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Neither Trump Nor Clinton Understands What the Supreme Court Is Supposed to Do

October 21, 2016

By Jacob Sullum

The next president will appoint at least one and perhaps as many as three Supreme Court justices, who in turn will have a decisive impact on the Court's jurisprudence for decades. But last night's presidential debate revealed that neither of the major-party candidates understands what Supreme Court justices are supposed to do.

Moderator Chris Wallace started the discussion off on the wrong foot by asking the candidates where they "want to see the Court take the country," implying that justices are legislators in black robes, pursuing a policy agenda instead of deciding the controversies that come before them. Both candidates seemed to agree with that premise.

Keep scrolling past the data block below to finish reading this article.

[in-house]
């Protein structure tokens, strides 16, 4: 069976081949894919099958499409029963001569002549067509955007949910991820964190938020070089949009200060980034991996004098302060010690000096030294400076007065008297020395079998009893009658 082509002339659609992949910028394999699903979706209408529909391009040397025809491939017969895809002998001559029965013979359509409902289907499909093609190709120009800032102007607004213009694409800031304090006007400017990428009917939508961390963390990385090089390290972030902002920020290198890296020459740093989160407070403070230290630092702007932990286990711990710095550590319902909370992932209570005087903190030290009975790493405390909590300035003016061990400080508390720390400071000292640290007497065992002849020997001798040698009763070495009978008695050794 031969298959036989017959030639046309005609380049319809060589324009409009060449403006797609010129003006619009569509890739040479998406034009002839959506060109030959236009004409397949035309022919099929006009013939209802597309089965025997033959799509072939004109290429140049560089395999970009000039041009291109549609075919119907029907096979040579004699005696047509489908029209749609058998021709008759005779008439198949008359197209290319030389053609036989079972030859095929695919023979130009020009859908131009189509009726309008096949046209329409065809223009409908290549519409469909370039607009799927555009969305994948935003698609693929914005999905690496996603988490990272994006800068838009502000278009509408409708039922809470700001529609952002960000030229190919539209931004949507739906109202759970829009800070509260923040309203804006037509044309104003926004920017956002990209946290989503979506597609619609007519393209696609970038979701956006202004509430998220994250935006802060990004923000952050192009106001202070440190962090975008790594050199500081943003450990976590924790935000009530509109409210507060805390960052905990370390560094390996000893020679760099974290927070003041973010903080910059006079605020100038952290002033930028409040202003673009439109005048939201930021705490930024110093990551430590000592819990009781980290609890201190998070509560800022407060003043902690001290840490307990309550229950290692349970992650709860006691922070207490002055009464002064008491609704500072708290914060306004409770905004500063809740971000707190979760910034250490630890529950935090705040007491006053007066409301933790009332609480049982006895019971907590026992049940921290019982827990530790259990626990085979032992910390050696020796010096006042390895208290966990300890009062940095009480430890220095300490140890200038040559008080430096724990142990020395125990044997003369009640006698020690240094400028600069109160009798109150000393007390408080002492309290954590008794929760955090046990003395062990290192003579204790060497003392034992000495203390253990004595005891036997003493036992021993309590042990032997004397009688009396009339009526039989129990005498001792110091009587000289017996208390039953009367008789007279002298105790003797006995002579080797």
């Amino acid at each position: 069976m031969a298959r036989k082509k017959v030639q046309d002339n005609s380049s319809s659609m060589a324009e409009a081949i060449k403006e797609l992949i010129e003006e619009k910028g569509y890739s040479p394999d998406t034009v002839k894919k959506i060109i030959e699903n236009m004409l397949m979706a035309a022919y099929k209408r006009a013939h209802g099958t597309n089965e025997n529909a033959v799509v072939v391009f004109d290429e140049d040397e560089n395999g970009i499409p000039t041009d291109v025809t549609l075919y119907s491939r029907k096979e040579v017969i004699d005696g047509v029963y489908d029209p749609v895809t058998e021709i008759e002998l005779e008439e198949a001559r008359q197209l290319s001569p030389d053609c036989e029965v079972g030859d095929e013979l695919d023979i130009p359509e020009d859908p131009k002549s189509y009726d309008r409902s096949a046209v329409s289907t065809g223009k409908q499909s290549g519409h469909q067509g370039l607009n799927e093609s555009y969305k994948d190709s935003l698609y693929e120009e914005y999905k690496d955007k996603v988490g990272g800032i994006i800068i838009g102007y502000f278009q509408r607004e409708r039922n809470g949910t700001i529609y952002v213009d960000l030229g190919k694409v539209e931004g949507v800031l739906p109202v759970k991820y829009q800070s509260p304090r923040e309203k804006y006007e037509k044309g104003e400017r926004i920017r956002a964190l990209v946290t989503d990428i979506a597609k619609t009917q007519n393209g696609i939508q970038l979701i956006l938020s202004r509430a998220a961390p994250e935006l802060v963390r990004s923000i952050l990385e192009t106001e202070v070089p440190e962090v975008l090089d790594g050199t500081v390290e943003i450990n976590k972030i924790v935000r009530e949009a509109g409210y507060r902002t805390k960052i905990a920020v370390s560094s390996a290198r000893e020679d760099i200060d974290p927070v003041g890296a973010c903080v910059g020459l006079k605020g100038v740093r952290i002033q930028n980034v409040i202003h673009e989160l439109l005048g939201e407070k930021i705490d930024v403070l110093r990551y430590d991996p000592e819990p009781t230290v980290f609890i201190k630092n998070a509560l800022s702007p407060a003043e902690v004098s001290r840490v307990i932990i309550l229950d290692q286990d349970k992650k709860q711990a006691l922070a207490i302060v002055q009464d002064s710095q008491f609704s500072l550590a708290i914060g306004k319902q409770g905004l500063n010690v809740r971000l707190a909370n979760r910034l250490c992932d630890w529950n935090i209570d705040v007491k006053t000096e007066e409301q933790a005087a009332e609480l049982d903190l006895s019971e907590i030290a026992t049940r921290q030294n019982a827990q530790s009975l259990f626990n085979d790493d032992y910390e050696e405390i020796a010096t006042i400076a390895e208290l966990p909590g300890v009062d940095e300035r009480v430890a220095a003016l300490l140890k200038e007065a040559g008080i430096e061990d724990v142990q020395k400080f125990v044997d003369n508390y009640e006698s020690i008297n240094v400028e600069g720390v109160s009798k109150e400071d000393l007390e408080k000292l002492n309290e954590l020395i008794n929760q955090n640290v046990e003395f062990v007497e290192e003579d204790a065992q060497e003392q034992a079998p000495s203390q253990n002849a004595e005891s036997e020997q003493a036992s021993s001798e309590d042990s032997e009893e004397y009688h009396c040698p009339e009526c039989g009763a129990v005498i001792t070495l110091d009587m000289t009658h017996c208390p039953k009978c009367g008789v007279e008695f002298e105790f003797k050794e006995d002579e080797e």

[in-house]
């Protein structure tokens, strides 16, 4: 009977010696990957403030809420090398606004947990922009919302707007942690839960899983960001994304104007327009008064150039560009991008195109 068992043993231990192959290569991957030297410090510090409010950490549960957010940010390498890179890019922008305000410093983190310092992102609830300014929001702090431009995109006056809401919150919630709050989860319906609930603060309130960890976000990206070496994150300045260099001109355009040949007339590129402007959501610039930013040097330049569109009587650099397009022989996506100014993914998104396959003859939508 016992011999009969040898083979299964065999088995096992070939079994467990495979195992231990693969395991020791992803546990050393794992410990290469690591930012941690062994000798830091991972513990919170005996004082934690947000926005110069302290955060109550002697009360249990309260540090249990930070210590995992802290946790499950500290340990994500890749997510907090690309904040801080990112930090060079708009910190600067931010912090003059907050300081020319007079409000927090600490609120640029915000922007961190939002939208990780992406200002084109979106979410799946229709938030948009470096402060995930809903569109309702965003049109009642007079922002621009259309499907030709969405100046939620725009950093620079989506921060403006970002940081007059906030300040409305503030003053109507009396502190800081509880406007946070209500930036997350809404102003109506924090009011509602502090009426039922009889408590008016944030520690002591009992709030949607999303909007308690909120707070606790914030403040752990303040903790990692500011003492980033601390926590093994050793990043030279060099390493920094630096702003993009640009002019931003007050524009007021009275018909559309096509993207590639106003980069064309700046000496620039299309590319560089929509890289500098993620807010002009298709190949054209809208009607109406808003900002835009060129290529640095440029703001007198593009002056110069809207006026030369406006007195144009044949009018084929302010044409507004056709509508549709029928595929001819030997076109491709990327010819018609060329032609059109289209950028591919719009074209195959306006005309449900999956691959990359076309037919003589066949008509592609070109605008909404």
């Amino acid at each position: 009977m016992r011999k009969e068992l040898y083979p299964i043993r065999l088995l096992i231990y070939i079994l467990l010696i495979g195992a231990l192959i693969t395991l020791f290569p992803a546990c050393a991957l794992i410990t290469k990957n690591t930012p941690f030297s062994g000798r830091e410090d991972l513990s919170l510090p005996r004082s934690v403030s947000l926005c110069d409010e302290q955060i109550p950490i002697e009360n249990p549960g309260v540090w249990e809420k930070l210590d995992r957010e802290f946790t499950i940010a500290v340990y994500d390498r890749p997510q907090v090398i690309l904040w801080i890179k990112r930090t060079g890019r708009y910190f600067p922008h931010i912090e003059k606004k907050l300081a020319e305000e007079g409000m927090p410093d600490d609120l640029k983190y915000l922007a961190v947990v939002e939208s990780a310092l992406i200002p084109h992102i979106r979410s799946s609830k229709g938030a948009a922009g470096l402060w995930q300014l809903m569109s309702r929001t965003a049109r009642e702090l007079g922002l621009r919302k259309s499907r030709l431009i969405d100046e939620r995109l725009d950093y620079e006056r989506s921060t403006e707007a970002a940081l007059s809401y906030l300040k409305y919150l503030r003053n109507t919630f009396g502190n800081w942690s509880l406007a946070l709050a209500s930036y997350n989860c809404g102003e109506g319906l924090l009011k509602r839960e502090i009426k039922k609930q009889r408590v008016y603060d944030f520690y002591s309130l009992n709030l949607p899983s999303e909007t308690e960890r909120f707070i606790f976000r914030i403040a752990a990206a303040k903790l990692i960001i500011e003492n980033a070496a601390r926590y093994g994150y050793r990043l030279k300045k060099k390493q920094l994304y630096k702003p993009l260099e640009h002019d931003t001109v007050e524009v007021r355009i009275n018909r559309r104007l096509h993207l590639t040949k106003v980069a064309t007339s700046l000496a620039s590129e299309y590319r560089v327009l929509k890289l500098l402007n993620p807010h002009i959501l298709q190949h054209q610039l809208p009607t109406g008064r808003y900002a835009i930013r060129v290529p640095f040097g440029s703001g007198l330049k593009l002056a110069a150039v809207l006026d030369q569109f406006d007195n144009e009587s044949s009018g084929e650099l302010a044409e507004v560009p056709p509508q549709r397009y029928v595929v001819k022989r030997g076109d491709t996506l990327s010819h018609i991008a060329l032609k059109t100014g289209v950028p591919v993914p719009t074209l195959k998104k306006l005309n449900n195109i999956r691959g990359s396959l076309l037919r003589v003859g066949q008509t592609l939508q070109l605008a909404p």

Donald Trump promised that "the justices that I'm going to appoint will be pro-life" and will therefore vote to overturn Roe v. Wade, the 1973 ruling that discovered a right to abortion in the 14th Amendment's Due Process Clause. There are good reasons to think Roe v. Wade was wrongly decided, or at least that its constitutional rationale left much to be desired. But a justice's personal views on abortion are logically and legally distinct from the issue of Roe's soundness. A conscientious justice strives to separate his policy preferences from the question of what the Constitution allows or requires.

Read the full article at Reason.com: Neither Trump Nor Clinton Understands What the Supreme Court Is Supposed to Do